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- From: Tim Bray <firstname.lastname@example.org>
- To: David Megginson <email@example.com>,xml-dev Mailing List <firstname.lastname@example.org>
- Date: Sun, 12 Apr 1998 15:31:36 -0700
At 05:31 PM 12/04/98 -0400, David Megginson wrote:
> > 1. Why has a SAX prefix been added to all classes?
>There are a few benefits to this decision:
Kind of unconvincing, I'd have to say. If someone doesn't have it
together enough to figure out how to use java packages they're
not going to have much luck with SAX anyhow. And we really shouldn't
be worrying about legacy SAX implementatoins at this stage; we're
all bleeding-edge types around here. And if somebody
wants a C binding, that's going to be different enough from
Java SAX anyhow that we shouldn't do the SAX prefix just because
they're going to have to.
> > 3. The interface for reading character streams needs more
> > specification if it is to be interoperable.
> > a) There's a critical ambiguity in the concept of a character stream:
> > a Java concept of a char does not correspond to the XML concept of a
> > character.
>What does everyone else think about this point? Is this a good case
>for pragmatism over logical consistency, or am I introducing an ugly
>kludge that will come back to haunt us all?
Is it maybe the right thing to be brutally clear and just have a UTF-16
character stream? I haven't looked at Java chars as closely as James
has, but his description sounds exactly like UTF-16. A 16-bit UTF-16
quantity is not precisely a character, but the places where it isn't
(non BMP chars) exhibit graceful degradation; if the app knows about
UTF-16 it does the right thing, otherwise it looks like two unknown
characters, nothing breaks.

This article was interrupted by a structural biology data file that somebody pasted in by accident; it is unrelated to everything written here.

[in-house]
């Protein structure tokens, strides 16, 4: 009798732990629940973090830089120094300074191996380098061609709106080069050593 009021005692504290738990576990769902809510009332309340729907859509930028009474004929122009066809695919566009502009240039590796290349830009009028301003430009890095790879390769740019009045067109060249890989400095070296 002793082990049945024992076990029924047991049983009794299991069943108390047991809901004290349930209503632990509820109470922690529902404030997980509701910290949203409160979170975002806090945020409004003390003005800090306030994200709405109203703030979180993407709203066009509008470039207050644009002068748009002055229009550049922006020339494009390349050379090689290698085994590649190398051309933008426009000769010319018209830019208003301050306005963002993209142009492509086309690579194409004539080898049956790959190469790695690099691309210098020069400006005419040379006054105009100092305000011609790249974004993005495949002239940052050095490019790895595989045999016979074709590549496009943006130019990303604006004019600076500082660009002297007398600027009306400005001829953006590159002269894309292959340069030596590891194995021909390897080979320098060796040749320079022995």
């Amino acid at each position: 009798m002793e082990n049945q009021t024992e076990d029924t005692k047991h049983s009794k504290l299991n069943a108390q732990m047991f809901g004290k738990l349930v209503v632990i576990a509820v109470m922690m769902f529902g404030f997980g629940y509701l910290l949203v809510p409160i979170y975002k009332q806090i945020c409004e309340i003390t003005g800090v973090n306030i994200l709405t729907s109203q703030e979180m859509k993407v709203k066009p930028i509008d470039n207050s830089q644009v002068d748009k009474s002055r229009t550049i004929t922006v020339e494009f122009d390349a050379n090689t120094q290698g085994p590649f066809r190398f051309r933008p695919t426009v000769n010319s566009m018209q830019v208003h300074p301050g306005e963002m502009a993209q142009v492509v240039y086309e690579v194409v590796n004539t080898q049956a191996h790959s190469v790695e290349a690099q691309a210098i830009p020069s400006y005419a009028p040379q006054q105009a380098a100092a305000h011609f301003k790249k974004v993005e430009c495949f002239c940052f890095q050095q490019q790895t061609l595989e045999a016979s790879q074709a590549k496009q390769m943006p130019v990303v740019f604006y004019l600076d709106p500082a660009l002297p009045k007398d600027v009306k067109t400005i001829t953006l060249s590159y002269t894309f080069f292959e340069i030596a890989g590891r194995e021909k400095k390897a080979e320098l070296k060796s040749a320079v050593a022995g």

> > b) Is it legal for a byte order mark character to be present at the
> > start of the character stream? The right answer is that it should not
> > be legal: this should be stripped out in the byte to character
> > conversion process.
>This is a tricky point. I had planned to leave it in -- what is the
>default behaviour for java.io.Reader (and for other languages with
No; if there's a BOM, that should be eaten by the underlying char stream
machinery, which should read it and thereafter transparently swap bytes
or not to produce Java chars without the app having to work at it.
The spec is clear on this point, and at one with sensible implementation
> > c) How does this interact with the encoding declaration in the XML
> > document? The docs should say that it's legal for the character
> > stream to include an encoding declaration and it doesn't matter what
> > encoding it specifies.
>I'd think that it should be ignored under these circumstances, since
>the characters are already decoded (though again, in an underspecified
>way -- are we dealing with UCS-2, UCS-4, or UTF-16?).
Once again, I think the spec can be followed straightforwardly
on this one. If you know, by any combination of BOM, encoding
decl, and external header, what the encoding is, just use it.
I think SAX implementations should compete on their ability to
Do The Right Thing.
> > 6. I strongly object to including the name argument in
> > SAXEntityResolver.resolveEntity. There's nothing in XML that says
> > that the name should be used in resolving an entity and so there's no
> > reason to suppose a parser will make it available. I also think it's
> > wrong in principle to make use of it. This business with "[document]"
> > and "[dtd]" is gross. At the very least the spec should say that name
> > maybe null if this information is not available.
>I'm neutral on this point, though I do agree that "[document]" and
>"[dtd]" are ugly. Does anyone object to the removal of the name
I'm with James - any use of the entity name by an application is
potentially actively harmful, nuke it. -Tim
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